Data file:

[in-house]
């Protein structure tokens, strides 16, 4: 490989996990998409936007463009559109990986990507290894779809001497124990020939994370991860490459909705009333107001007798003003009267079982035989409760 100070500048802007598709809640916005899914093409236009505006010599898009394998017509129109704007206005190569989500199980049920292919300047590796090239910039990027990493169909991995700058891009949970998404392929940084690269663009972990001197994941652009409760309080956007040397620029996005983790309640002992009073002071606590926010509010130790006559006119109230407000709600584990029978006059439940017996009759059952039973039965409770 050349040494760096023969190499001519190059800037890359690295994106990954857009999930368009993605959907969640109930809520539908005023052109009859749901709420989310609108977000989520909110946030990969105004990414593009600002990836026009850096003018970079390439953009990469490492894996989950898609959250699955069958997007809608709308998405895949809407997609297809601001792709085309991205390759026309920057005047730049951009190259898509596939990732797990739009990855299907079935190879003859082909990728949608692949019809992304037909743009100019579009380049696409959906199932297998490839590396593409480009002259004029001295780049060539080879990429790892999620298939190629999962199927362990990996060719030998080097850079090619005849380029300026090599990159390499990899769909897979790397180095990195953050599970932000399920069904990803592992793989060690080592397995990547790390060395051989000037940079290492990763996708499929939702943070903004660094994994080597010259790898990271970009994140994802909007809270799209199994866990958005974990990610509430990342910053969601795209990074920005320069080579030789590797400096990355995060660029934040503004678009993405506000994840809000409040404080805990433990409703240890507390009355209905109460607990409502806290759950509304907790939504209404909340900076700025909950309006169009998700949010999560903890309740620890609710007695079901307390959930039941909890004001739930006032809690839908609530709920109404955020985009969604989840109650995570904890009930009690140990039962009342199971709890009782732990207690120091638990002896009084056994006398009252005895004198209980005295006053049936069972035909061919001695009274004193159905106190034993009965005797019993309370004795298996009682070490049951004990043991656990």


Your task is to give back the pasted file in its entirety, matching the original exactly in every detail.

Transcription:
[in-house]
């Protein structure tokens, strides 16, 4: 490989996990998409936007463009559109990986990507290894779809001497124990020939994370991860490459909705009333107001007798003003009267079982035989409760 100070500048802007598709809640916005899914093409236009505006010599898009394998017509129109704007206005190569989500199980049920292919300047590796090239910039990027990493169909991995700058891009949970998404392929940084690269663009972990001197994941652009409760309080956007040397620029996005983790309640002992009073002071606590926010509010130790006559006119109230407000709600584990029978006059439940017996009759059952039973039965409770 050349040494760096023969190499001519190059800037890359690295994106990954857009999930368009993605959907969640109930809520539908005023052109009859749901709420989310609108977000989520909110946030990969105004990414593009600002990836026009850096003018970079390439953009990469490492894996989950898609959250699955069958997007809608709308998405895949809407997609297809601001792709085309991205390759026309920057005047730049951009190259898509596939990732797990739009990855299907079935190879003859082909990728949608692949019809992304037909743009100019579009380049696409959906199932297998490839590396593409480009002259004029001295780049060539080879990429790892999620298939190629999962199927362990990996060719030998080097850079090619005849380029300026090599990159390499990899769909897979790397180095990195953050599970932000399920069904990803592992793989060690080592397995990547790390060395051989000037940079290492990763996708499929939702943070903004660094994994080597010259790898990271970009994140994802909007809270799209199994866990958005974990990610509430990342910053969601795209990074920005320069080579030789590797400096990355995060660029934040503004678009993405506000994840809000409040404080805990433990409703240890507390009355209905109460607990409502806290759950509304907790939504209404909340900076700025909950309006169009998700949010999560903890309740620890609710007695079901307390959930039941909890004001739930006032809690839908609530709920109404955020985009969604989840109650995570904890009930009690140990039962009342199971709890009782732990207690120091638990002896009084056994006398009252005895004198209980005295006053049936069972035909061919001695009274004193159905106190034993009965005797019993309370004795298996009682070490049951004990043991656990």